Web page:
Juul 2Waxman Preparing for Good Morning AmericaWaxman recently started his campaign “JUULERS AGAINST JUUL” which revolves around teens who are addicted to Juuling and want to make a change. The video, created by Waxman and directed and produced by Friedman, features avid Juul users who admit to being addicted and can not stop. Waxman focuses on how the flavors do the most damage, “flavors bring the kids in and the nicotine causes them to stay,” says Waxman. Juuls are four times more potent with nicotine than cigarettes; one Juul pod contains 5% nicotine by volume while a pack of cigarettes contains 1.23% nicotine by weight. One Juul pod is the equivalent of one pack of cigarettes. The addiction is so severe that some kids wind up smoking up to one or more pods a day.

Not only are teens risking addiction, but according to a study done by the Harvard School of Medicine, out of 51 brands of e-cigarettes tested, 92% carried at least one chemical known to cause cancer.

Juul 1From left to right: Lazar, Solomon, Waxman, Michael Strahan, Friedman, and FerreiraEven though these teens participating in this video are exposing their bad habits, they are standing up to be a voice for change. When approached by Waxman to be featured in the video, one teen recalls, “he gave me a couple of days to think about it… and I looked around and I see that… all my best friends are addicted to nicotine.” Scarsdale students Fletcher Faden (16), Jack Solomon (15), Sylvia Lazar (14), Margarita Ferreira (14) talk openly about their addiction and their struggle with the Juul. “I think kids leaving school desperately needing pods happens a lot,” says Solomon. “It’s a part of my life now, I know it’s bad but I can’t stop,” explains Ferreira.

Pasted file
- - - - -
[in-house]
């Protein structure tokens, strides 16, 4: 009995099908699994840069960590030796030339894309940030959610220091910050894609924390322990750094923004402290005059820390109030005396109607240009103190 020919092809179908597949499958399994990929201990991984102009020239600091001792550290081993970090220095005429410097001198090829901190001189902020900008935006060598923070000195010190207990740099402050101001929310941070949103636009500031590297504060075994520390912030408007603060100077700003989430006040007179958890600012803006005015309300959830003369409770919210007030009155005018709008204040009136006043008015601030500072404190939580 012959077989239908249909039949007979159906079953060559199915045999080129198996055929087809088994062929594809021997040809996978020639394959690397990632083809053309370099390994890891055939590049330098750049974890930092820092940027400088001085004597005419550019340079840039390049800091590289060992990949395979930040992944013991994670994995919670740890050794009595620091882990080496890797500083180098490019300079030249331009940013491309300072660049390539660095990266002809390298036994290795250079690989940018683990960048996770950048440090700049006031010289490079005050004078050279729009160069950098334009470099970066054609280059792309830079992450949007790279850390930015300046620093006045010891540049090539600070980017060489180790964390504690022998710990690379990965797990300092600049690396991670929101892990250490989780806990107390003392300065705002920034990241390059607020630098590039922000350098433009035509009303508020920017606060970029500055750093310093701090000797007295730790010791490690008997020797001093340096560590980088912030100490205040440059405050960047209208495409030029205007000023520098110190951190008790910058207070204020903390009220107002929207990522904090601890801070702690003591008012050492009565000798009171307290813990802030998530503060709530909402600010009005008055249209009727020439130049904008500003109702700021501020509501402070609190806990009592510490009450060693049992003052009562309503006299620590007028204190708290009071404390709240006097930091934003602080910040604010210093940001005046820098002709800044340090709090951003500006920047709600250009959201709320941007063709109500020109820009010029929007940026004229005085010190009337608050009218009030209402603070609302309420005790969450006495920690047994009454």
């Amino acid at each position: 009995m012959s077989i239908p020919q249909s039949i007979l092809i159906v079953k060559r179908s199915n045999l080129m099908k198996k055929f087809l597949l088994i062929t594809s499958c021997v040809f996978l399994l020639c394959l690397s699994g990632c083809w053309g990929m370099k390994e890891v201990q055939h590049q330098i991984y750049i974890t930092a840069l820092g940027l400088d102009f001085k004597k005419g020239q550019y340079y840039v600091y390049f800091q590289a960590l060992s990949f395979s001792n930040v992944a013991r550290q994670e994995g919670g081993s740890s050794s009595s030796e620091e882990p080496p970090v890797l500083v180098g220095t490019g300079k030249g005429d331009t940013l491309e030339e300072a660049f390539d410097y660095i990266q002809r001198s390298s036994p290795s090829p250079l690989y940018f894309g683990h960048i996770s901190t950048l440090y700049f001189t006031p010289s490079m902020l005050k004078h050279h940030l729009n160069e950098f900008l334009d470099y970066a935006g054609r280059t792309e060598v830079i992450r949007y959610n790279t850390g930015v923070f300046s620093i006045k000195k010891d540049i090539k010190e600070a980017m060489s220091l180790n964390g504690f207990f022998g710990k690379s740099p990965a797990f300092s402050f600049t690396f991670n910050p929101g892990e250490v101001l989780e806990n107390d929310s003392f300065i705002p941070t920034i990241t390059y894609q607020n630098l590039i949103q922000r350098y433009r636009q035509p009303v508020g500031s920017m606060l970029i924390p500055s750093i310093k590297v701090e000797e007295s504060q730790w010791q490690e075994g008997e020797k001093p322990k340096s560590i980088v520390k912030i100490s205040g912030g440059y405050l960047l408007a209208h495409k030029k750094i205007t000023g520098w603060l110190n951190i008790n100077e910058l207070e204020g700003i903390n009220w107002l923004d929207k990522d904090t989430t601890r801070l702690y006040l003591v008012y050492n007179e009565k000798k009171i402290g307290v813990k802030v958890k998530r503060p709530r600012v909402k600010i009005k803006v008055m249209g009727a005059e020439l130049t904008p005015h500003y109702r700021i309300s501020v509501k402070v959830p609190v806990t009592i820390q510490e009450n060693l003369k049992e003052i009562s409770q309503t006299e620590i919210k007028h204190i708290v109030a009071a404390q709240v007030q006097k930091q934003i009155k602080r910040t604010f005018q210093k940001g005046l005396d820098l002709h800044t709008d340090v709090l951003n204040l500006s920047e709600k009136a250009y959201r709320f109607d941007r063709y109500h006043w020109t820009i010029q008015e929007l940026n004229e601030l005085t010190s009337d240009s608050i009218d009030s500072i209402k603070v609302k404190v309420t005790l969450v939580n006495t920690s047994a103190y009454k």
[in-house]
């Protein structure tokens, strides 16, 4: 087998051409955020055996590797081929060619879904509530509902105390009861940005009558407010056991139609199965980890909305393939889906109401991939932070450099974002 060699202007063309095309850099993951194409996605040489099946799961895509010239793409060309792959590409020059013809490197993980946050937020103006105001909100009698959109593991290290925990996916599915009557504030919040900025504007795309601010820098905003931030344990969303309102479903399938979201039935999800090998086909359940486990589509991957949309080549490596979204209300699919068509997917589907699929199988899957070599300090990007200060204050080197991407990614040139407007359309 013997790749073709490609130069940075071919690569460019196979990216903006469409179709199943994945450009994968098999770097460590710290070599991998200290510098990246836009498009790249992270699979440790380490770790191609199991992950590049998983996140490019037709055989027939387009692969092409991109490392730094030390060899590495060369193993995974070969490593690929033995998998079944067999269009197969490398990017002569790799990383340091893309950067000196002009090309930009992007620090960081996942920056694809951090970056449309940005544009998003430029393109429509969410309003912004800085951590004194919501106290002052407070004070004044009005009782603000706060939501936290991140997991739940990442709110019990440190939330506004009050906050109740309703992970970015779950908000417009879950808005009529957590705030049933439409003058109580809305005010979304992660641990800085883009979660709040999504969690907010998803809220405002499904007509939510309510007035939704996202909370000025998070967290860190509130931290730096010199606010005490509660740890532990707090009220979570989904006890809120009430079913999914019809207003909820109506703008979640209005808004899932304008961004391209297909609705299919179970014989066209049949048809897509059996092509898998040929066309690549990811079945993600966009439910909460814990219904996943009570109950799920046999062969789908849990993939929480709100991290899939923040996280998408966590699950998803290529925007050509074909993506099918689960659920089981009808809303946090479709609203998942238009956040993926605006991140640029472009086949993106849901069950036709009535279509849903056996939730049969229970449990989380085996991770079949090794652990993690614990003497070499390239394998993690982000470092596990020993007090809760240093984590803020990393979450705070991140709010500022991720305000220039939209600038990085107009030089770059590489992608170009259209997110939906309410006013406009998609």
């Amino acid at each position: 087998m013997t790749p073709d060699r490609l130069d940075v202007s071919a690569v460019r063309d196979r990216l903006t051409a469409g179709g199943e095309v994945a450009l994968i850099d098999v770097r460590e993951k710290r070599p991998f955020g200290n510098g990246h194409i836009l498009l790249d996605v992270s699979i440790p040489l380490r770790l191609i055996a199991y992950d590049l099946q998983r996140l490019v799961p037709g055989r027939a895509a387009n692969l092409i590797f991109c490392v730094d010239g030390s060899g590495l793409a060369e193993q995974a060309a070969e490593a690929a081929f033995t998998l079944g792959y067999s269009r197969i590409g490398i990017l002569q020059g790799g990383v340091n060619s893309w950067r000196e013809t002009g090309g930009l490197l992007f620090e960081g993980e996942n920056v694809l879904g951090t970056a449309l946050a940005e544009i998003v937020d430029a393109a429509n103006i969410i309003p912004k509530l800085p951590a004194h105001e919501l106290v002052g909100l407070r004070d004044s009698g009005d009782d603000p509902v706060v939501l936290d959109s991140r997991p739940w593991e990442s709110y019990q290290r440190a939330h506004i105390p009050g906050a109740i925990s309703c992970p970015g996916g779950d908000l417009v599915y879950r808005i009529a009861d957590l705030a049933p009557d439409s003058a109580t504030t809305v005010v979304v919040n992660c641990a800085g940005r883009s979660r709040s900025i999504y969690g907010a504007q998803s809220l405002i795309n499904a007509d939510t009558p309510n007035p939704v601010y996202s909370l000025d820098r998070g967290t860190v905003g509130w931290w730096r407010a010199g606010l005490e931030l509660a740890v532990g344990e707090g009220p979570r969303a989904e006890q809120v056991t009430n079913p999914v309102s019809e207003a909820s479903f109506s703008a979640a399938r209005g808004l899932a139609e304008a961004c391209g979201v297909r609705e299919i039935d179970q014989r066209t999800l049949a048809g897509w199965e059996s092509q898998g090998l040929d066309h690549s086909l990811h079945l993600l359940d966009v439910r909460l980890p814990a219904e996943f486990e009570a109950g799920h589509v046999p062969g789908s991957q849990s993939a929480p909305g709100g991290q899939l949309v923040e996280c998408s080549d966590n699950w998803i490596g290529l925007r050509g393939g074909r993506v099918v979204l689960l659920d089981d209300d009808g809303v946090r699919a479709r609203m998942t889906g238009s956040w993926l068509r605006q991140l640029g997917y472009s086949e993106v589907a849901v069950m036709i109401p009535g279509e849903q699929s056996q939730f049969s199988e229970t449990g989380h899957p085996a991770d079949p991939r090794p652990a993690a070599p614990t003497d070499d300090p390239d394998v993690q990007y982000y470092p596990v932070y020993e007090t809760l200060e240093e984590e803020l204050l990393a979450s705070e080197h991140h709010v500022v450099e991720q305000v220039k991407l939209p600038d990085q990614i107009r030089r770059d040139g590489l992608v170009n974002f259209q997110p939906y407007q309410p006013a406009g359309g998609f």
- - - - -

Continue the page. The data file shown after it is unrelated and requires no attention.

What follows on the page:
Aside from speaking out in the video, these “Juulers against Juul" are also fighting for a change. On April 30, Waxman, along with Faden, Solomon, and Ferreira, attended The American Cancer Society day at the Capitol in Albany. At the event, the teens were able to talk to different New York State legislators about the issue of e-cigarette flavoring and the growing Juul epidemic in youths. They expressed how enticing these flavors are to kids who get hooked on vaping and due to the nicotine, they cannot stop.